When a tobacco company starts talking about sustainability, it raises a few eyebrows – particularly in Canada, where tobacco control measures are among the strictest in the world.
It seems clear to me that the intention of the restrictive tobacco policies in Canada is to ensure there is no future for the industry. But despite all these measures, like retail display bans, ingredients bans and high taxes and excise, people continue to choose to smoke.
The difference is that many of these smokers now go to illegal sources – in fact, it’s estimated that in 2010 one in five cigarettes sold in Canada was illegal. Many of these illegal cigarettes are made on First Nations reservations of indigenous Canadians and distributed by organised criminal gangs. They’re sold in roadside smoke shacks in untaxed bags of 200 cigarettes, which often sell for as little as a 10th of the price of legal cigarettes.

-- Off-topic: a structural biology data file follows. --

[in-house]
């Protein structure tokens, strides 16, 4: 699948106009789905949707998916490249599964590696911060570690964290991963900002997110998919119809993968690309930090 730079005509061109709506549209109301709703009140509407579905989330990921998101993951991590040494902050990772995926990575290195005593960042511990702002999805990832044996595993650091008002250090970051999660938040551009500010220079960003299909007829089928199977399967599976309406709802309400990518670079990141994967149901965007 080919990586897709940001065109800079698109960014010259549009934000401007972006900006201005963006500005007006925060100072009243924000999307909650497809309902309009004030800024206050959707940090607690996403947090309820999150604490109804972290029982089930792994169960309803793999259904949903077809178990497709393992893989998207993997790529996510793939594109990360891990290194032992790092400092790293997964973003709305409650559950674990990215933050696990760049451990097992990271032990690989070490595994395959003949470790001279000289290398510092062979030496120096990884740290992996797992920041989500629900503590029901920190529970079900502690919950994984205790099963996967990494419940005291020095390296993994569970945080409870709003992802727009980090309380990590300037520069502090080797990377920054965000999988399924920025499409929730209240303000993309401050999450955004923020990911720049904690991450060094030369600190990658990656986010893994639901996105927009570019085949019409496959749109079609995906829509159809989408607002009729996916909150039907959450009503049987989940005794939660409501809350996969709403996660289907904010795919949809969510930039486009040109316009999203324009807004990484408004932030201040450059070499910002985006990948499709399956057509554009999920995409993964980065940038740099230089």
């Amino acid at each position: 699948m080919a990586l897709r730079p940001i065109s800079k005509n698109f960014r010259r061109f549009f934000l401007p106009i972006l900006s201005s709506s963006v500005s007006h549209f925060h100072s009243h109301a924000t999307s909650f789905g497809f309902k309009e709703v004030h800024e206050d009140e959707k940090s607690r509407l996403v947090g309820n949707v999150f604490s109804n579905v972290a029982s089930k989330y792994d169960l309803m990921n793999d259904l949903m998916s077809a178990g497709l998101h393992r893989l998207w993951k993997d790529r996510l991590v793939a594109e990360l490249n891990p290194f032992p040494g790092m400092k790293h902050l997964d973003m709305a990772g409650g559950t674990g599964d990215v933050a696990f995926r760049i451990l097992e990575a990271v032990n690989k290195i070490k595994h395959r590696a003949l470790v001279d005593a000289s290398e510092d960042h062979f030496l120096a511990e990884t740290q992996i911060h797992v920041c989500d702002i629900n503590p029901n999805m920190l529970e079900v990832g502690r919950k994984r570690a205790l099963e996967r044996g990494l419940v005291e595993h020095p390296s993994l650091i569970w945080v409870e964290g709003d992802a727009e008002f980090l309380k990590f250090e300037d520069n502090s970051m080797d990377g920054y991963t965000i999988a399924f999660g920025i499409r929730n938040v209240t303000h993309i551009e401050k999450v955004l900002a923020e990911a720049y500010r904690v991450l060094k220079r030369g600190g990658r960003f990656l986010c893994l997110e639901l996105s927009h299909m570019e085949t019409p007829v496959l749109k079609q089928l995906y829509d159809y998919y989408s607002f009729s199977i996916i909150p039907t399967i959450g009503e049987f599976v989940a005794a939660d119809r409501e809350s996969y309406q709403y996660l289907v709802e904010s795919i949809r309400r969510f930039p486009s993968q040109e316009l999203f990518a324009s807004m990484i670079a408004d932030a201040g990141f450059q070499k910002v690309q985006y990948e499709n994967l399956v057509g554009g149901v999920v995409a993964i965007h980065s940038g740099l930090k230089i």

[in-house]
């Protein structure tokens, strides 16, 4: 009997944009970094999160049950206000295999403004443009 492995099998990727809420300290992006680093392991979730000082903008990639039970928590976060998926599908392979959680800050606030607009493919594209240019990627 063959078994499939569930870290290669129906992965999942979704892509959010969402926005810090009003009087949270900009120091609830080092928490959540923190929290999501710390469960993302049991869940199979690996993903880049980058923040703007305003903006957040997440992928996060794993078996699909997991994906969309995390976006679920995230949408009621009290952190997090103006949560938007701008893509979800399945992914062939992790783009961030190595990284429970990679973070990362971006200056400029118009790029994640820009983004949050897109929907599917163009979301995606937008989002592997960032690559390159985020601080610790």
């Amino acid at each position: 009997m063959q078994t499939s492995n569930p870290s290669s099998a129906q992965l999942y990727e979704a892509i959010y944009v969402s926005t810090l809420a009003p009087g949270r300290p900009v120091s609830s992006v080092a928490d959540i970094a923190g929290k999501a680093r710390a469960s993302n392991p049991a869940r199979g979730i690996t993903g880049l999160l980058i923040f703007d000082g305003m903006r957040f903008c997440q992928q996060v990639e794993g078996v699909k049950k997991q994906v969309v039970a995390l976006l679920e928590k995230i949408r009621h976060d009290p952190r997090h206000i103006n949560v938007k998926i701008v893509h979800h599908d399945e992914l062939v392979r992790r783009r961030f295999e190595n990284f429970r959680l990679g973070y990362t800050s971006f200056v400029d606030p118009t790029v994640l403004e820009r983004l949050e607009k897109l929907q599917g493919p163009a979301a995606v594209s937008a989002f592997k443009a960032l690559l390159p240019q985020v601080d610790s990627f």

The people selling these products aren’t following any of the tobacco regulations, such as having health warnings on the bags and not selling cigarettes to children. So surely it’s better to have a legitimate, regulated industry than a black market that is untaxed and unregulated.
As the leading tobacco company in Canada, we have a responsibility to raise awareness of these issues. Of course we want to protect our business, and we fully intend to remain the market leader, but what we’re fighting for isn’t just better for us – it’s better for Canadian society too.Marie Polet, President and CEO, Imperial Tobacco Canada